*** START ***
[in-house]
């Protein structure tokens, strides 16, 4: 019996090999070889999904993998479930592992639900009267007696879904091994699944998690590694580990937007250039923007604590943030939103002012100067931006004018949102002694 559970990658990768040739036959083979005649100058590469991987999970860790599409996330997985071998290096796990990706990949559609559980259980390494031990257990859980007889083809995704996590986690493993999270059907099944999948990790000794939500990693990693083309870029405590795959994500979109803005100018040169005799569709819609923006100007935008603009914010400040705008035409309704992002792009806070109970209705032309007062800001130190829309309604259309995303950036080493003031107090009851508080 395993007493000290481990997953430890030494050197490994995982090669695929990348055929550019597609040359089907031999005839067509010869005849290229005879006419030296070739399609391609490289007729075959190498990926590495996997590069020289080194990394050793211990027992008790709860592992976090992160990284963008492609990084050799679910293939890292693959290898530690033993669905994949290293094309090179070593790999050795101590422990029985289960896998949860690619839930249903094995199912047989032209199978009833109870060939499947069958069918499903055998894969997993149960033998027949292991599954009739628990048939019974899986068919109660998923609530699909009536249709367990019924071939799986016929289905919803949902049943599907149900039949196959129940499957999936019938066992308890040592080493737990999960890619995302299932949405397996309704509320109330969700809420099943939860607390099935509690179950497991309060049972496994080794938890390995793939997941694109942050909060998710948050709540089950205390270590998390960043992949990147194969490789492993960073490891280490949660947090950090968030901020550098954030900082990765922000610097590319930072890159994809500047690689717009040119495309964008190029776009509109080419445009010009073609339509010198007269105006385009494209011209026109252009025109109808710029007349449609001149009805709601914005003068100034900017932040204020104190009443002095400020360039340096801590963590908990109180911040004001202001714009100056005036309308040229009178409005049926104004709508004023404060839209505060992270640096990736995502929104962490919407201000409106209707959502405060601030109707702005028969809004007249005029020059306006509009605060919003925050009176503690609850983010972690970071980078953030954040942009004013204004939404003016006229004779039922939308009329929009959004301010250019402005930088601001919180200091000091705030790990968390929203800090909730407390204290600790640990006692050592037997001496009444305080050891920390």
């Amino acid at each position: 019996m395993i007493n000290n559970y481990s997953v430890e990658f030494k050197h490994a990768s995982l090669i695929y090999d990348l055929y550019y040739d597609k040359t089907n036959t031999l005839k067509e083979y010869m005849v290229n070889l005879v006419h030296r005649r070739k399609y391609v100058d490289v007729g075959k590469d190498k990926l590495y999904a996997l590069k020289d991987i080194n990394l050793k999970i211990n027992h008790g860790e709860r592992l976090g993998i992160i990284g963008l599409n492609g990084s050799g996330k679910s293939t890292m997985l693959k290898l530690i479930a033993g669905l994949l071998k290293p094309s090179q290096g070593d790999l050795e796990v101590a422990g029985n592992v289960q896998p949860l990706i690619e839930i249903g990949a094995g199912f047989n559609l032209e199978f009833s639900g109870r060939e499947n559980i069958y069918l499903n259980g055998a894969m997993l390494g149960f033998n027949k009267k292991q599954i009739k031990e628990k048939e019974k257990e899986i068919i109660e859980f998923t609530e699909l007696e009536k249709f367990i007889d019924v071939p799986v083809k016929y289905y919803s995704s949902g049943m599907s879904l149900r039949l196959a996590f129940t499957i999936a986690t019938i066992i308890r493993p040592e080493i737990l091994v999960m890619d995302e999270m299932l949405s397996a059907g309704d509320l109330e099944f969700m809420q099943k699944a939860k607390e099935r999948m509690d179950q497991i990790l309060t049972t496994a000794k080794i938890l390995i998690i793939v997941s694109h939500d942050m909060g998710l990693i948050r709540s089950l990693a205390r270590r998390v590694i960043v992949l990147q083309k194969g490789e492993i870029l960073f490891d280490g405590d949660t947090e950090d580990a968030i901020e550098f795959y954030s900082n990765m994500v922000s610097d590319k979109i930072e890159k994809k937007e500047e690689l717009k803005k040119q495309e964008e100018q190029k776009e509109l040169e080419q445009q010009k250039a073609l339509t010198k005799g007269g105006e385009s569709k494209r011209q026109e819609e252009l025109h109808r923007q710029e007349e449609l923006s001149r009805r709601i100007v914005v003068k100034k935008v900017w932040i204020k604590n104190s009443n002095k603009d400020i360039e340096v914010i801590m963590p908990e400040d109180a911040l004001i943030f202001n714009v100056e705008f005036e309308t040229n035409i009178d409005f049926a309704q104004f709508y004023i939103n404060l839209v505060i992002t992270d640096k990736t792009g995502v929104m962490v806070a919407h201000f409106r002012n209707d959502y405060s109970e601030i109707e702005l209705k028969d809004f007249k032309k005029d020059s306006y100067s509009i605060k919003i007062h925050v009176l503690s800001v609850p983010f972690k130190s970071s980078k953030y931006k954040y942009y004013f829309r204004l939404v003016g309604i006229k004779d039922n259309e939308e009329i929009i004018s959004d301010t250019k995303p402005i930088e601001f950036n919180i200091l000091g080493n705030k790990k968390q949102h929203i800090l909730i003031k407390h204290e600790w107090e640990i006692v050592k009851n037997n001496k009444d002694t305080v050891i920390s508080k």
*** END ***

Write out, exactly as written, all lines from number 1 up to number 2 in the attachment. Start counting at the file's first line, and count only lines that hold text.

[in-house]
């Protein structure tokens, strides 16, 4: 019996090999070889999904993998479930592992639900009267007696879904091994699944998690590694580990937007250039923007604590943030939103002012100067931006004018949102002694 559970990658990768040739036959083979005649100058590469991987999970860790599409996330997985071998290096796990990706990949559609559980259980390494031990257990859980007889083809995704996590986690493993999270059907099944999948990790000794939500990693990693083309870029405590795959994500979109803005100018040169005799569709819609923006100007935008603009914010400040705008035409309704992002792009806070109970209705032309007062800001130190829309309604259309995303950036080493003031107090009851508080 395993007493000290481990997953430890030494050197490994995982090669695929990348055929550019597609040359089907031999005839067509010869005849290229005879006419030296070739399609391609490289007729075959190498990926590495996997590069020289080194990394050793211990027992008790709860592992976090992160990284963008492609990084050799679910293939890292693959290898530690033993669905994949290293094309090179070593790999050795101590422990029985289960896998949860690619839930249903094995199912047989032209199978009833109870060939499947069958069918499903055998894969997993149960033998027949292991599954009739628990048939019974899986068919109660998923609530699909009536249709367990019924071939799986016929289905919803949902049943599907149900039949196959129940499957999936019938066992308890040592080493737990999960890619995302299932949405397996309704509320109330969700809420099943939860607390099935509690179950497991309060049972496994080794938890390995793939997941694109942050909060998710948050709540089950205390270590998390960043992949990147194969490789492993960073490891280490949660947090950090968030901020550098954030900082990765922000610097590319930072890159994809500047690689717009040119495309964008190029776009509109080419445009010009073609339509010198007269105006385009494209011209026109252009025109109808710029007349449609001149009805709601914005003068100034900017932040204020104190009443002095400020360039340096801590963590908990109180911040004001202001714009100056005036309308040229009178409005049926104004709508004023404060839209505060992270640096990736995502929104962490919407201000409106209707959502405060601030109707702005028969809004007249005029020059306006509009605060919003925050009176503690609850983010972690970071980078953030954040942009004013204004939404003016006229004779039922939308009329929009959004301010250019402005930088601001919180200091000091705030790990968390929203800090909730407390204290600790640990006692050592037997001496009444305080050891920390």